Android Debugging Instructions

Chrome on Android has java and c/c++ code. Each “side” have its own set of tools for debugging. Here's some tips.

Instructions for Google Employees

See also go/clankium/06-debugging-clank.


You can run the app by using one of the wrappers.

# Installs, launches, and enters logcat.
out/Default/bin/content_shell_apk run --args='--disable-fre' 'data:text/html;utf-8,<html>Hello World!</html>'
# Launches without first installing. Does not show logcat.
out/Default/bin/chrome_public_apk launch --args='--disable-fre' 'data:text/html;utf-8,<html>Hello World!</html>'


Chromium logging from LOG(INFO) etc., is directed to the Android logcat logging facility. You can filter the messages, e.g. view chromium verbose logging, everything else at warning level with:

# Shows a coloured & filtered logcat.
out/Default/bin/chrome_public_apk logcat [-v]  # Use -v to show logs for other processes

If this doesn‘t display the logs you’re looking for, try adb logcat with your system adb or the one in //third_party/android_sdk/.

Warnings for Blink developers

  • Do not use fprintf or printf debugging! This does not redirect to logcat.

  • Redirecting stdio to logcat, as documented here, has a bad side-effect that it breaks See here for details.

Take a Screenshot

build/android/ /tmp/screenshot.png

Inspecting the View Hierarchy

Generate an Android Studio project, and then use Layout Inspector.

Debugging Java

For both apk and test targets, pass --wait-for-java-debugger to the wrapper scripts.


# Install, launch, and wait:
out/Default/bin/chrome_public_apk run --wait-for-java-debugger

# Launch, and have GPU process wait rather than Browser process:
out/Default/bin/chrome_public_apk launch --wait-for-java-debugger --debug-process-name privileged_process0

# Have Renderers wait:
out/Default/bin/chrome_public_apk launch --args="--renderer-wait-for-java-debugger"

# Have tests wait:
out/Default/bin/run_chrome_public_test_apk --wait-for-java-debugger
out/Default/bin/run_chrome_junit_tests --wait-for-java-debugger  # Specify custom port via --debug-socket=9999

Android Studio

  • Open Android Studio (instructions)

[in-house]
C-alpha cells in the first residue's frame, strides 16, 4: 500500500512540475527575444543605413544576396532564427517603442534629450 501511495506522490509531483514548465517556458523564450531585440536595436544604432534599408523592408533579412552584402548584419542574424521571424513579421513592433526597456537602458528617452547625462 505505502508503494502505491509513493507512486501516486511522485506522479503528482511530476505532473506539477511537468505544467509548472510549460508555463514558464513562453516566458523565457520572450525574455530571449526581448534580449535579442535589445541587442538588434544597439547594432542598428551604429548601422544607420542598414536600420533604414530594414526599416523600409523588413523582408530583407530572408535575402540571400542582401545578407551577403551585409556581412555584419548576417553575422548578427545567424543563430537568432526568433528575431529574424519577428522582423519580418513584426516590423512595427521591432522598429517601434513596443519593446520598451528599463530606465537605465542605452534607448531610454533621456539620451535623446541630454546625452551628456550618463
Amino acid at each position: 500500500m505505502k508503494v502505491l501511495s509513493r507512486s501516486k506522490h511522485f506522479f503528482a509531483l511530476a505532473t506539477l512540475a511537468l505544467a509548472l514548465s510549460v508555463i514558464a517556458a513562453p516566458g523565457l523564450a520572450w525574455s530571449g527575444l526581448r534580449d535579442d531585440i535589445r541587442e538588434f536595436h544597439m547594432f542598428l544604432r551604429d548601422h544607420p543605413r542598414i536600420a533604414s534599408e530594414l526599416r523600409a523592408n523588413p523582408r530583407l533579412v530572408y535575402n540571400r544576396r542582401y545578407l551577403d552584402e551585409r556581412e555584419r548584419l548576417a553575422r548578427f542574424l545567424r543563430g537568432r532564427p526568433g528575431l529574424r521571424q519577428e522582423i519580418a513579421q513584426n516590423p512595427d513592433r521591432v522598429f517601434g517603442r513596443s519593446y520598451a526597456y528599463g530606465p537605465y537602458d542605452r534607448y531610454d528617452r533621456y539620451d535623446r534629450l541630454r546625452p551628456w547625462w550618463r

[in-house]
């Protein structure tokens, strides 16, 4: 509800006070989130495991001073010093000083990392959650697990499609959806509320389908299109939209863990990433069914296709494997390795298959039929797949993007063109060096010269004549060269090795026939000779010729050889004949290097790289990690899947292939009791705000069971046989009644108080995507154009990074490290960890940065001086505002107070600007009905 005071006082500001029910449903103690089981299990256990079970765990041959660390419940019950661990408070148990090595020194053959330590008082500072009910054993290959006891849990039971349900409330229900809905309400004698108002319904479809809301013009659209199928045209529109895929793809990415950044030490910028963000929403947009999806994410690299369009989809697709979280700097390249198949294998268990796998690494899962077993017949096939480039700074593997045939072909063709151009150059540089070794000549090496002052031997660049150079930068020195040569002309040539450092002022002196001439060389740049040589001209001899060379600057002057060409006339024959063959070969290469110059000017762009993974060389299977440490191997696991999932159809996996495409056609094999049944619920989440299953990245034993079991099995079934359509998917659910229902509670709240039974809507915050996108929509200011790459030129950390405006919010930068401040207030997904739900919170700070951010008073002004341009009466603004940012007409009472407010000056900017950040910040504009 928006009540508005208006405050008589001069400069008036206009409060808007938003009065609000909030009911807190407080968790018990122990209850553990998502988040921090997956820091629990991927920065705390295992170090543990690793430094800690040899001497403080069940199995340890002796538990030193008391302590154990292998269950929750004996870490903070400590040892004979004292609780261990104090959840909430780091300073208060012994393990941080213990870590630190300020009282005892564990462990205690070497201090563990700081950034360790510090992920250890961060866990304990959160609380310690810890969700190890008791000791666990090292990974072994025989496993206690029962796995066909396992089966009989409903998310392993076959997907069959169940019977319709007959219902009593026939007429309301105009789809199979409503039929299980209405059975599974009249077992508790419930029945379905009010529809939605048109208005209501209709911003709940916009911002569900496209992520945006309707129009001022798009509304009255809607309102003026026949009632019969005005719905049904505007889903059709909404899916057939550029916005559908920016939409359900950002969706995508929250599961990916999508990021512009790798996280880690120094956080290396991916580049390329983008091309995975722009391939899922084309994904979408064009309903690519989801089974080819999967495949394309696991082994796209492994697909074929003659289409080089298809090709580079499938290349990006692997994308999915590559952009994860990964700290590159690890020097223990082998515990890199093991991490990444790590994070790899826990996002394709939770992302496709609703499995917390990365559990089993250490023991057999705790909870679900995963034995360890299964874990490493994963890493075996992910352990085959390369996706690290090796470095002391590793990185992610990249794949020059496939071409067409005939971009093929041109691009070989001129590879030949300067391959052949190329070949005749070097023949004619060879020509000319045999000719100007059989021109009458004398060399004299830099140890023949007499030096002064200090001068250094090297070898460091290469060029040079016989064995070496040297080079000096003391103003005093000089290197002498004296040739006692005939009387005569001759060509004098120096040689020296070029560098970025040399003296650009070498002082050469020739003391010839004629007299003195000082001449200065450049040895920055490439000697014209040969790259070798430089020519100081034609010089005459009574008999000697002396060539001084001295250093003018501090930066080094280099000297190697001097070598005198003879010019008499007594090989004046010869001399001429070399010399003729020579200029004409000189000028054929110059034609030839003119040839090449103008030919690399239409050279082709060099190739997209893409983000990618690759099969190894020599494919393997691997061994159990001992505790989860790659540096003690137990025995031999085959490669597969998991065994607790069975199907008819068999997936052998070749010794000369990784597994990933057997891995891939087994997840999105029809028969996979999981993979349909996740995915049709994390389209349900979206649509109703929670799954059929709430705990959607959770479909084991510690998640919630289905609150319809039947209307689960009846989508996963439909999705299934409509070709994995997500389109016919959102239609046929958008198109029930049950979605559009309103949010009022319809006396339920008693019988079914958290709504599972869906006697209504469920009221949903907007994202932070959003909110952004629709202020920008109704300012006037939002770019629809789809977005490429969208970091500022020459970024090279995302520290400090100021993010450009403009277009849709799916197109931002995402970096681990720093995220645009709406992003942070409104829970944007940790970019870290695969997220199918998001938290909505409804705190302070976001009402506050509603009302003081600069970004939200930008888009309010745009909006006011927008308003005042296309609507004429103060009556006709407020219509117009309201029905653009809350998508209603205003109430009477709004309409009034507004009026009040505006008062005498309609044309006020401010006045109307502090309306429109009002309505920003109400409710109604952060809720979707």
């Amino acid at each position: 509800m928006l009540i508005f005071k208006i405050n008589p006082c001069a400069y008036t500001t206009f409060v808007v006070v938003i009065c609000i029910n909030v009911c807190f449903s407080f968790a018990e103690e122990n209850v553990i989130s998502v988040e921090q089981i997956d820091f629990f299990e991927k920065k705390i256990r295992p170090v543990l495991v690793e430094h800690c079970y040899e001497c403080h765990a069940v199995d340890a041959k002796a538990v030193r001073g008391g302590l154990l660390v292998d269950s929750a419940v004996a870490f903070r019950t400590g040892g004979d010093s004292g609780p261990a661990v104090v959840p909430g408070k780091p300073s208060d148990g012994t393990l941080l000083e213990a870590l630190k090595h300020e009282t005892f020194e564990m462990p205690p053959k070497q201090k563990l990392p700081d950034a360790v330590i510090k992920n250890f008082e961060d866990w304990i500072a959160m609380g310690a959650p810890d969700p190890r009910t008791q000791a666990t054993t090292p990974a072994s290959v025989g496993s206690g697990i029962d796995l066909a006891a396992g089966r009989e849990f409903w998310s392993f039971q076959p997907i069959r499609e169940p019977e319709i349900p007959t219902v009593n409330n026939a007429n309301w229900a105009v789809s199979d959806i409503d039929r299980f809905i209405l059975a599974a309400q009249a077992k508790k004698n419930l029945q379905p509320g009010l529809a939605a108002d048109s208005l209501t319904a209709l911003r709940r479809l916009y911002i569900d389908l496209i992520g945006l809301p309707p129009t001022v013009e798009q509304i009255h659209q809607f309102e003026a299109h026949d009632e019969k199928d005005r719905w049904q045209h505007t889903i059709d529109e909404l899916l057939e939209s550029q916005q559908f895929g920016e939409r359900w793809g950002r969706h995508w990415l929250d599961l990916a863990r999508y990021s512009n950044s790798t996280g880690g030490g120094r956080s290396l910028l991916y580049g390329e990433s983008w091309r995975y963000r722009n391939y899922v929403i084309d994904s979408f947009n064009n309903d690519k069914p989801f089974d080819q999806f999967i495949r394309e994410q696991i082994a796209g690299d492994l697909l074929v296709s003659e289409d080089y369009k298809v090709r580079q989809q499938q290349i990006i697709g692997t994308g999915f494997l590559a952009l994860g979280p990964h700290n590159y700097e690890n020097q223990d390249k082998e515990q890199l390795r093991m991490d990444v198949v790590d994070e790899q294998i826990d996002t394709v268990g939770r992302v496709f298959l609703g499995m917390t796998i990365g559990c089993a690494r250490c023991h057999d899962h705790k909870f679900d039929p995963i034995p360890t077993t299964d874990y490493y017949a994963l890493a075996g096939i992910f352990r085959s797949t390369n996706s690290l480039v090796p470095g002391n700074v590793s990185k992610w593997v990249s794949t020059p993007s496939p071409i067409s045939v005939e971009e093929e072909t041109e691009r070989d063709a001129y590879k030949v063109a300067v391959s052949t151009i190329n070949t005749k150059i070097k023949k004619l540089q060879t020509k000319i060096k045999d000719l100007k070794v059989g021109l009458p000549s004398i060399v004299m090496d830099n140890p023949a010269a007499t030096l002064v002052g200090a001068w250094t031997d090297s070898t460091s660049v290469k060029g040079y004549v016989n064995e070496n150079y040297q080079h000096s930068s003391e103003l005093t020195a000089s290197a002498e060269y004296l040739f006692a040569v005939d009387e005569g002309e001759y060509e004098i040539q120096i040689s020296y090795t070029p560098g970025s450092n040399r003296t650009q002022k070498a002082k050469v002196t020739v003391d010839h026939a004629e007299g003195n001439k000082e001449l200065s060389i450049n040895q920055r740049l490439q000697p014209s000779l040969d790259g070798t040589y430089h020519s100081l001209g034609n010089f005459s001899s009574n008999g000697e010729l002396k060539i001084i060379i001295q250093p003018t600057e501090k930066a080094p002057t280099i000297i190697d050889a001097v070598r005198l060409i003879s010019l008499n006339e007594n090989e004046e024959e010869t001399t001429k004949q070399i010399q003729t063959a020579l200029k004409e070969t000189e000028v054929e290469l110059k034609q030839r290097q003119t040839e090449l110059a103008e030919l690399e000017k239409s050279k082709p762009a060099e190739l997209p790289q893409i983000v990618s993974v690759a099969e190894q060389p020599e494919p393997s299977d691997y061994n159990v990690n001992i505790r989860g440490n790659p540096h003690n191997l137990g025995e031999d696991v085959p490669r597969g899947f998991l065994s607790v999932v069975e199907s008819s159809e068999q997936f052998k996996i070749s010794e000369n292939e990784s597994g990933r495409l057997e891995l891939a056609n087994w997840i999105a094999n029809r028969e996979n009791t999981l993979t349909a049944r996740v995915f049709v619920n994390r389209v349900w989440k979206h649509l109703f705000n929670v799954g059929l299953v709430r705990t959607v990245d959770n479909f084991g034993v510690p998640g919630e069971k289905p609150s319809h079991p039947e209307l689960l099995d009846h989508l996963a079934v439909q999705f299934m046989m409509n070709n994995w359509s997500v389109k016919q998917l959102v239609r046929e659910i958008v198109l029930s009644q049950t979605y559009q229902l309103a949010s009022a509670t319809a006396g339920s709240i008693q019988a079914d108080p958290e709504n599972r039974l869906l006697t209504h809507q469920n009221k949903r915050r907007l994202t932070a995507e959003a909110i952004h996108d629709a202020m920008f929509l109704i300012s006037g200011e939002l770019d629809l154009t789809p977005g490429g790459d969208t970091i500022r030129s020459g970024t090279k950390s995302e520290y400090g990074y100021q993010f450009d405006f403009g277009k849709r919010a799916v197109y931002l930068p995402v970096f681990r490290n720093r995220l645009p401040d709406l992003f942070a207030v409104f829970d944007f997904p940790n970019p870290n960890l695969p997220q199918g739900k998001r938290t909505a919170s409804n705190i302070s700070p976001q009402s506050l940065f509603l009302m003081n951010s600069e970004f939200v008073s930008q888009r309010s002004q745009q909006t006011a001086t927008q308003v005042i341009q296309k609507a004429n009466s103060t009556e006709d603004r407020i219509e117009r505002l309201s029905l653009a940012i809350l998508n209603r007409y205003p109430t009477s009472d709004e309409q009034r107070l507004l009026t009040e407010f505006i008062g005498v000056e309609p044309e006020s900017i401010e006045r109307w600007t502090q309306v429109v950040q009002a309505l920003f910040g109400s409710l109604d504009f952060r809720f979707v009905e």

• Click “Run”->“Attach debugger to Android process” (see here for more).
  • Click “Run”->“Attach to Local Process...” for Robolectric junit tests.


  • In Eclipse, make a debug configuration of type “Remote Java Application”. Choose a “Name” and set “Port” to 8700.

  • Make sure Eclipse Preferences > Run/Debug > Launching > “Build (if required) before launching” is unchecked.

  • Run Android Device Monitor:

  • Now select the process you want to debug in Device Monitor (the port column should now mention 8700 or xxxx/8700).

  • Run your debug configuration, and switch to the Debug perspective.

Debugging C/C++

While the app is running, use the wrapper script's gdb command to enter into a gdb shell.

When running with gdb attached, the app runs extremely slowly.

# Attaches to browser process.
out/Default/bin/content_shell_apk gdb
out/Default/bin/chrome_public_apk gdb

# Attaches to gpu process.
out/Default/bin/chrome_public_apk gdb --debug-process-name privileged_process0

# Attach to other processes ("chrome_public_apk ps" to show pids).
out/Default/bin/chrome_public_apk gdb --pid $PID

When connecting, gdb will complain of not being able to load a lot of libraries. This happens because of java code. The following messages are all expected:

Connecting to :5039...
warning: Could not load shared library symbols for 211 libraries, e.g. /system/framework/arm/boot.oat.
Use the "info sharedlibrary" command to see the complete listing.
Do you need "set solib-search-path" or "set sysroot"?
Failed to read a valid object file image from memory.

If you have ever run an ASAN build of chromium on the device, you may get an error like the following when you start up gdb: